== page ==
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4.1 Kernel Density Estimation (KDE) with reference bandwidth selection (href)

In KDE, a kernel distribution (i.e. a three-dimensional hill or kernel) is placed on each telemetry location. The height of the hill is determined by the bandwidth of the distribution, and many distributions and methods are available (e.g. fixed versus adaptive, univariate versus bivariate bandwidth). We will focus here on "fixed kernel" but will alter the bandwidth selection. Datasets for avian and mammalian species can include as many as 10,000 locations and only the reference or default bandwidth (href) was able to produce KDE in both Home Range Tools and adehabitat or adehabitatHR (Calenge 2007, 2011). Estimation with (href) typically is not reliable for use on multimodal datasets because it results in over-smoothing of home ranges and multimodal distribution of locations is typical for most species (Worton 1995, Seaman et al. 1999).

  1. Exercise 4.1 - Download and extract zip folder into your preferred location
  2. Set working directory to the extracted folder in R under File - Change dir...
  3. First we need to load the packages needed for the exercise
    library(adehabitat) 
    NOTE: adehabitatHR package requires Spatial Points instead of data frame so code below will not work if adehabitatHR is also loaded
    library(sp)
    library(rgdal)
    library(raster)

  4. Now open the script "HrefScript.R" and run code directly from the script
    panther <- read.csv("pantherjitter.csv", header=T)
    str(panther)
  5. Now we can run fixed kernel home range with href bandwidth selection

    #Note below the code uses the original adehabitat package to run home range

    loc <- panther[, c("x", "y")]
    ## Estimation of UD for each animal separately
    id <- panther[, "id"]
    udbis <- kernelUD(loc, id, h = "href")
    ud <- kernelUD(loc, id = id, h = "href", grid = 40, same4all = FALSE,
    hlim = c(0.1, 1.5), kern = c("bivnorm"), extent = 0.5)
    image(ud) ## Note that the contours are under the locations

  6. Calculation of the 95 percent home range
    ver <- getverticeshr(ud, 95)
    plot(ver, add=TRUE)

  7. We estimated size of home range using href now we need to output the size of these home ranges that were estimated 

    #Look at the estimates of home range by contour
    cuicui1 <- kernel.area(loc, id)
    plot(cuicui1)
    cuicui1

    #Results for 2 animals by probability contour (i.e., 20-95 percent)
    FP121 FP128
    20 224.7252 346.8085
    25 304.0400 468.6602
    30 396.5739 609.2582
    35 508.9366 759.2295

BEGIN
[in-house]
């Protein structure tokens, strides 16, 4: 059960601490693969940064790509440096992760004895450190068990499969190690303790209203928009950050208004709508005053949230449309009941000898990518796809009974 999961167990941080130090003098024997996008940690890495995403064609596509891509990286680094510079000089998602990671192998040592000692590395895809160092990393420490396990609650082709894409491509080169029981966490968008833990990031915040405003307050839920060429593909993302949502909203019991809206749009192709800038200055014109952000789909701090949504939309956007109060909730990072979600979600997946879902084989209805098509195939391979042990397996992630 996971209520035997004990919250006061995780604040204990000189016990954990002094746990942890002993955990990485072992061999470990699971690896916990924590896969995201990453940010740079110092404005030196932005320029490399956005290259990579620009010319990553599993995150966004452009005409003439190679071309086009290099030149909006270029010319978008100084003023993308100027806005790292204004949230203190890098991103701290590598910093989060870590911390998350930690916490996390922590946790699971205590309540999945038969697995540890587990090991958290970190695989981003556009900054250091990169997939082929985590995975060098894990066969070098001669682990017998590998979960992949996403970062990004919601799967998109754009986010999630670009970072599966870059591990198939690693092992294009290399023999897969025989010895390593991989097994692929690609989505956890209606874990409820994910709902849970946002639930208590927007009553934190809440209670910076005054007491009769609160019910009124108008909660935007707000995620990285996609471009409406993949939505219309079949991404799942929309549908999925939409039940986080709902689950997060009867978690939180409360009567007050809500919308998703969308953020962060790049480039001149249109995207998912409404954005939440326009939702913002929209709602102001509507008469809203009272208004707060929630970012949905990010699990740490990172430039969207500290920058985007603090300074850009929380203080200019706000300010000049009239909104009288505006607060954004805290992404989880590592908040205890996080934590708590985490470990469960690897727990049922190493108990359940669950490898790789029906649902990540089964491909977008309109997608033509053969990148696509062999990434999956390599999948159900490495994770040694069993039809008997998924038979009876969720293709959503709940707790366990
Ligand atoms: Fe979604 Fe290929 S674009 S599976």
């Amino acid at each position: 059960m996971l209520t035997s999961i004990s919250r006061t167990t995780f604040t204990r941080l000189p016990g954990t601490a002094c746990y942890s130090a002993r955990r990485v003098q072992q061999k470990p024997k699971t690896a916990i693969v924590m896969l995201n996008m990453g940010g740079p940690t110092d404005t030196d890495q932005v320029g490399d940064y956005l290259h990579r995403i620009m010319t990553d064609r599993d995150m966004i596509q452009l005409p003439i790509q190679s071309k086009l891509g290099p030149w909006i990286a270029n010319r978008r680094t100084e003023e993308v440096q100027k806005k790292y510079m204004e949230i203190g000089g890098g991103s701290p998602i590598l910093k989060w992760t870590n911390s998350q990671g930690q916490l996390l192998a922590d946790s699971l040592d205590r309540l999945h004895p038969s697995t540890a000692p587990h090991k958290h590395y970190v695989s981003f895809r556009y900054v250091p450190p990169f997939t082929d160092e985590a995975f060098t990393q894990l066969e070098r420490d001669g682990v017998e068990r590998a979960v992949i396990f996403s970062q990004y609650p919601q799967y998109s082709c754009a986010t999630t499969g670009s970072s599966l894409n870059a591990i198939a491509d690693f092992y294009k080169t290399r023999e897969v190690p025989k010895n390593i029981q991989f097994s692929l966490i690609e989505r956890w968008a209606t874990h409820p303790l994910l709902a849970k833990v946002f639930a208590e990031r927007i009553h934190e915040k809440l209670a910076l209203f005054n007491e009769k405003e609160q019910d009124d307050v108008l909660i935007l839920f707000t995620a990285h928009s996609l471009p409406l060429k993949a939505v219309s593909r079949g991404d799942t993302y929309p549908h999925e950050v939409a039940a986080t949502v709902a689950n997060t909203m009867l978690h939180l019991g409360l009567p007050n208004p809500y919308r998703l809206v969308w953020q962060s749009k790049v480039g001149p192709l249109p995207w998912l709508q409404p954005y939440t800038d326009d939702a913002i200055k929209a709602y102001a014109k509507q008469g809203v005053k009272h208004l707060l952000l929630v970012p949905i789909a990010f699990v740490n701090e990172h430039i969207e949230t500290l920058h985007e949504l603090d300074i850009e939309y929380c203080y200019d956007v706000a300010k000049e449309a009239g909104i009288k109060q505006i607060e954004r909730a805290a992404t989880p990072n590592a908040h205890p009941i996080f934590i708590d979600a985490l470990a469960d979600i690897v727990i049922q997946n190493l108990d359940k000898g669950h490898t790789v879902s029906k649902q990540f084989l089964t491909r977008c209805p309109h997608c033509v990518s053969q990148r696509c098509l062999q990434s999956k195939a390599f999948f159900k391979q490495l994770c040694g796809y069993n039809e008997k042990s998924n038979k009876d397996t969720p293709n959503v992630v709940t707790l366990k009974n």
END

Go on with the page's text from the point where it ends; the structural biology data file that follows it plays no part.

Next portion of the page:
40 634.5183 946.6936
    45 786.5383 1162.2773
    50 971.6062 1424.7270
    55 1189.7218 1743.4159
    60 1440.8854 2165.2101
    65 1731.7062 2652.6167
    70 2062.1845 3205.6357
    75 2445.5394 3824.2671
    80 2928.0377 4546.0038
    85 3529.5082 5464.5778
    90 4316.0465 6748.7067
    95 5545.4257 8820.1848

  8. We can export these estimates with the previous code
    write.table(cuicui1,"output.csv", row.names=TRUE, sep=" ", col.names=TRUE, quote=TRUE, na = "NA")

  9. We can also output the respective shapefiles with code below:

    #######
    # OVERRIDE the default kver2spol function so that we can include the projection info
    #######

    kver2spol <- function(kv,projstr){
    x <- kv
    if (!inherits(x, "kver"))
    stop("x should be of class \"kver\"")
    if (!require(sp))
    stop("sp package needed")
    lipols <- lapply(1:length(x), function(i) {
    y <- x[[i]]
    class(y) <- c("data.frame", "list")
    res <- split(y[, 2:3], y[, 1])
    lipol <- lapply(res, function(z) {
    if (sum(abs(z[1, ] - z[nrow(z), ])) > 1e-16)
    z <- rbind(z, z[1, ])
    Polygon(as.matrix(z))
    })
    pols <- Polygons(lipol, ID = names(x)[i])
    return(pols)
    })
    return(SpatialPolygons(lipols, proj4string=CRS(as.character(projstr))))}

    #############
    # Function to export specific levels of isopleths of a "kv" object
    #############

    #Code creates contours only for animal 1 at each level so need to repeat for each animal if needed
    kv<-list()
    class(kv) <- "kver"
    kvtmp <- getverticeshr(udbis, lev = 99)
    kv$KHR99<- kvtmp[[1]]
    kvtmp <- getverticeshr(udbis, lev = 95)
    kv$KHR95<- kvtmp[[1]]
    kvtmp <- getverticeshr(udbis, lev = 90)
    kv$KHR90<- kvtmp[[1]]
    kvtmp <- getverticeshr(udbis, lev = 75)
    kv$KHR75<- kvtmp[[1]]
    kvtmp <- getverticeshr(udbis, lev = 50)
    kv$KHR50<- kvtmp[[1]]
    kvtmp <- getverticeshr(udbis, lev = 25)
    kv$KHR25<- kvtmp[[1]]

    spolTmp <- kver2spol(kv,"+proj=utm +zone=17N +ellps=WGS84")
    dfTmp <- data.frame(Isopleth=c("99","95","90","75","50","25"), row.names=c("KHR99","KHR95","KHR90","KHR75","KHR50","KHR25"))
    spdfTmp <- SpatialPolygonsDataFrame(spolTmp, dfTmp, match.ID = TRUE)
    writeOGR(spdfTmp,"HREF","FP048HREF", "ESRI Shapefile")
  10. We can also use package adehabitatHR to determine home range but requires different code


    panther <- subset(panther, panther$CatID == "143")
    panther$CatID <- factor(panther$CatID)
    loc <- data.frame("x"=panther$x,"y"=panther$y)
    proj4string <- CRS("+proj=utm +zone=17N +ellps=WGS84")
    cats <- SpatialPointsDataFrame(loc,panther, proj4string = proj4string)
    udbis <- kernelUD(cats[,1], h = "href")
    image(udbis)
    ver <- getverticeshr(udbis, standardize = FALSE)
    ver50 <- getverticeshr(udbis, percent=50)
    ver80 <- getverticeshr(udbis, percent=80)
    ver90 <- getverticeshr(udbis, percent=90)
    ver95 <- getverticeshr(udbis, percent=95)
    ver99 <- getverticeshr(udbis, percent=99)
    ver
    plot(ver99, col="grey",axes=T);plot(ver95, add=T);plot(ver90, add=T);
    plot(ver80, add=T);plot(ver50, add=T)
    points(cats)